When Life’s Journey is Short: Tale Weaver #197

He was a miracle from the beginning! I had three miscarriages before he struggled to remain in the womb. I spent four long months bed-ridden, determined to honor his will to live by doing everything that she could to bring him safely in the world.

His smile captivated everyone around him, earning him the nickname, Smiley. At 10 months old, he developed meningitis, and by the 18th day of a high fever, the doctors did not think that he would live much longer. But, we received a second miracle from God, who on the prayers of an angel, granted him more time.

He was age 9 when the doctors told me that he had a heart condition called Hypertrophic Cardiomyopathy and that he would not live past age 19. They advised against sports and anything strenuous, but he wanted to play in the marching band someday, and I was determined that he would.

I told the band director and the doctors that if he were denied the opportunity to participate in the band, he would think his life was over. So, I made a pact with them to march beside him at the parades, giving him Gatorade each time the band stopped, so he would not get dehydrated and possibly go into a coma. He got quite a kick out of seeing me running on my short legs to keep up with the band.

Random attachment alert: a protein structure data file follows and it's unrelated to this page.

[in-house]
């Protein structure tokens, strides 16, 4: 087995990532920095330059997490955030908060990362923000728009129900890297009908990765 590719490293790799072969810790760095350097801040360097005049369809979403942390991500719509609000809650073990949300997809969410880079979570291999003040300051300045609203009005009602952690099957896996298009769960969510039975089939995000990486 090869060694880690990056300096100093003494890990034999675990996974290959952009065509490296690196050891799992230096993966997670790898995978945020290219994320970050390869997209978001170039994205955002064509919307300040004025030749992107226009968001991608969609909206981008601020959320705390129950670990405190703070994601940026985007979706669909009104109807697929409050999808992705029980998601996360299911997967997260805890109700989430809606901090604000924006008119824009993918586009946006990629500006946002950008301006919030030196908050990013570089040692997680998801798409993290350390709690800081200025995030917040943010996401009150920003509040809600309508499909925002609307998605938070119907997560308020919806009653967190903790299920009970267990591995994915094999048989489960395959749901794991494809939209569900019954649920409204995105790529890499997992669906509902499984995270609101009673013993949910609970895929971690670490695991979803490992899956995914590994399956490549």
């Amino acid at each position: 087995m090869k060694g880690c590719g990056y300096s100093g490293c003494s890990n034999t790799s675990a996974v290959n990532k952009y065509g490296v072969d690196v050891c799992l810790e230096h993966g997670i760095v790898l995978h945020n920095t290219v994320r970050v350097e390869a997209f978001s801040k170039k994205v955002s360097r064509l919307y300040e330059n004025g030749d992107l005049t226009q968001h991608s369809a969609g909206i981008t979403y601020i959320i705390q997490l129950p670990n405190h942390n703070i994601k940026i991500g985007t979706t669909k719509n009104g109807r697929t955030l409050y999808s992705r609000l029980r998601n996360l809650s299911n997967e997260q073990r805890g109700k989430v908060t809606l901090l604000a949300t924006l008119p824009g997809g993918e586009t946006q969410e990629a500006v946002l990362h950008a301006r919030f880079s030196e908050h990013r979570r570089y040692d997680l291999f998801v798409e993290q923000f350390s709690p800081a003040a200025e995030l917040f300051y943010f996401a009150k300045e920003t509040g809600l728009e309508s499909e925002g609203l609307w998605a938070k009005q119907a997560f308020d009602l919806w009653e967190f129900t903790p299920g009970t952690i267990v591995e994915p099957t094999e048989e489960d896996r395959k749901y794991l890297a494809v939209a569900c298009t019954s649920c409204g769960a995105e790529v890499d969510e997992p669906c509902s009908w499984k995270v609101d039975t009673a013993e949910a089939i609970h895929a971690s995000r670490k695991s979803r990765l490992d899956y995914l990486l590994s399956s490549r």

One of my worries was that he would never get to be a father, but he became one just before he graduated from high school. I thought, “Well, I guess there are some strenuous things he can do!” He loved his little daughter, putting a lot of miles on my car to spend time with her. At age 21, he married her mother and a second daughter was born the next year.

Everywhere he went, he took his daughters with him. They were ages 11 and 7 when his heart started to give out. When it could not sustain him any longer, he was placed on the transplant list, jumping to the head of the line because of the seriousness of his condition.

A third miracle occurred when he received a new heart within three days! Within two months, he was out of the hospital and back living at my home. His wife divorced him and gave him custody of the two girls. I complained to him about allowing his daughters to stay up until midnight watching television with him, for they needed their sleep at ages 12 and 8.

He became angry at my attempts to tell him how to raise his children, and he moved out. He stopped taking his rejection medicines as he had when his step-father controlled the process. To show no hard feelings,even in a wheelchair, he attended my PhD graduation with his two daughters, and he told them that he expected them to be the next ones in the family to earn a PhD.

The last time I saw him was when he drove me to the airport for a trip to Montreal. Thankfully, I waved goodbye and told him I loved him. Four days later, he died at age 30, no more miracles for my son.

His was a short life’s journey, but he accomplished a lot in it, considering his limitations. I thank God for the miracles that kept him in my life for 30 years. Today, his oldest daughter has earned her Bachelor’s degree, on the way to fulfilling his dream. It’s true that the length of our lives is less important that the legacy and love we leave behind.

Written for Tale Weaver for Mindlovemisery’s Menagerie November 15: Life’s Journey.

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